In December 2012 it finally opened, offering affordable ice-skating (winter) and paddle boating (summer). In his words: 

'The kids in this area often have a very hard life. I want to give them somewhere to play.'

Over this time Ulzii has planted over 500 trees and focused on creating a  healthy, green, public space for Mongolian people, especially children in the ger areaWhat is most noticeable about the whole area is the lack of rubbish. Surprising in Ulaanbaatar. The local children that visit are encouraged to respect the area and to help protect it. 

I love this place immensely. That's why we include it as part of our free city walking tour of UB - making a donation per person that visits. It shows our guests a different more local side to Ulaanbaatar.

As a traveller, you will more than likely bring your guidebook but why not ditch the guidebook for a while and discover a new side to this city that is now my home.  The plug (of course!). If you would like to experience the community aspect of Ulaanbaatar with either myself or one of my Eternal Landscapes team, why not try one of our Mongolia one-day experiences?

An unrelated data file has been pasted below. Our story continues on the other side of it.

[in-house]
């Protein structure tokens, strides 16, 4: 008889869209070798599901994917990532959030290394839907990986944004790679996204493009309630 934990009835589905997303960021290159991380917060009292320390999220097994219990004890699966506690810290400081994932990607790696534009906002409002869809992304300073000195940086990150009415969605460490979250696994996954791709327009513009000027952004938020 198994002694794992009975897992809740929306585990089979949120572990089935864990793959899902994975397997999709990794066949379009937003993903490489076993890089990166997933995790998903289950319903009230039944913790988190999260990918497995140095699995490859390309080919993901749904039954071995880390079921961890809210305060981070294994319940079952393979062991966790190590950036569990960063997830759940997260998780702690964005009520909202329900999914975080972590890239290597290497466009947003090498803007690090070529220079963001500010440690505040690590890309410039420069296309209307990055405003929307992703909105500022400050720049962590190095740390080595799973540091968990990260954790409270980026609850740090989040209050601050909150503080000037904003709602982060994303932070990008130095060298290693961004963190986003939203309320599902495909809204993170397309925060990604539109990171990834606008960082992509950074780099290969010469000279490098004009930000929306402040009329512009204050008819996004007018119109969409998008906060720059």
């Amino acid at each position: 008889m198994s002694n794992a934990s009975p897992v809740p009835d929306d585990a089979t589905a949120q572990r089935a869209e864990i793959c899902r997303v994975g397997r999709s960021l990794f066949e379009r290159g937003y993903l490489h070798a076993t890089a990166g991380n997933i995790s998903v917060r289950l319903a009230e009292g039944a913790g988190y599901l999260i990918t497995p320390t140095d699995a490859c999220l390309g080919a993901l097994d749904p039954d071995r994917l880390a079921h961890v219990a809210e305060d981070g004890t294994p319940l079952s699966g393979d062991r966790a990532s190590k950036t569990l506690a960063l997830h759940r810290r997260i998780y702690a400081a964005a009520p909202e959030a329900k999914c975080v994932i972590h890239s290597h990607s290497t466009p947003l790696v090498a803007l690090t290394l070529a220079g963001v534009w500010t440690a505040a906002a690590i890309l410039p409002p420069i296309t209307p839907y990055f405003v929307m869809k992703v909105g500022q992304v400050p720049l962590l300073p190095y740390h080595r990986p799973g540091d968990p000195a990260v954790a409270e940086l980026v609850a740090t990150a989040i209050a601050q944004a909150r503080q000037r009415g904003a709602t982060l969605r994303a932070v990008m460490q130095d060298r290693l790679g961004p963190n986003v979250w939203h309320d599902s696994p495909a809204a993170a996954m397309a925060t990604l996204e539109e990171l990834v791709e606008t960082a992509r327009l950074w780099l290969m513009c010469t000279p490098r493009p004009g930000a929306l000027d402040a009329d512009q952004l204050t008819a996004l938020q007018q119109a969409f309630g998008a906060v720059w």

26 October 2017

Photo Essay: Mongolia's National Parks and Nature Reserves

Roughly 17% of Mongolia's landmass has some form of national environmental protection. A further 10% has local protected area status. Every September I offer our National Park and Nature Reserves experience - designed to bring bring our guests into contact with some of the less visited national parks and nature reserves in the country. The following images were taken by our guest Séverine Baptiste-Blanchard who joined us this September.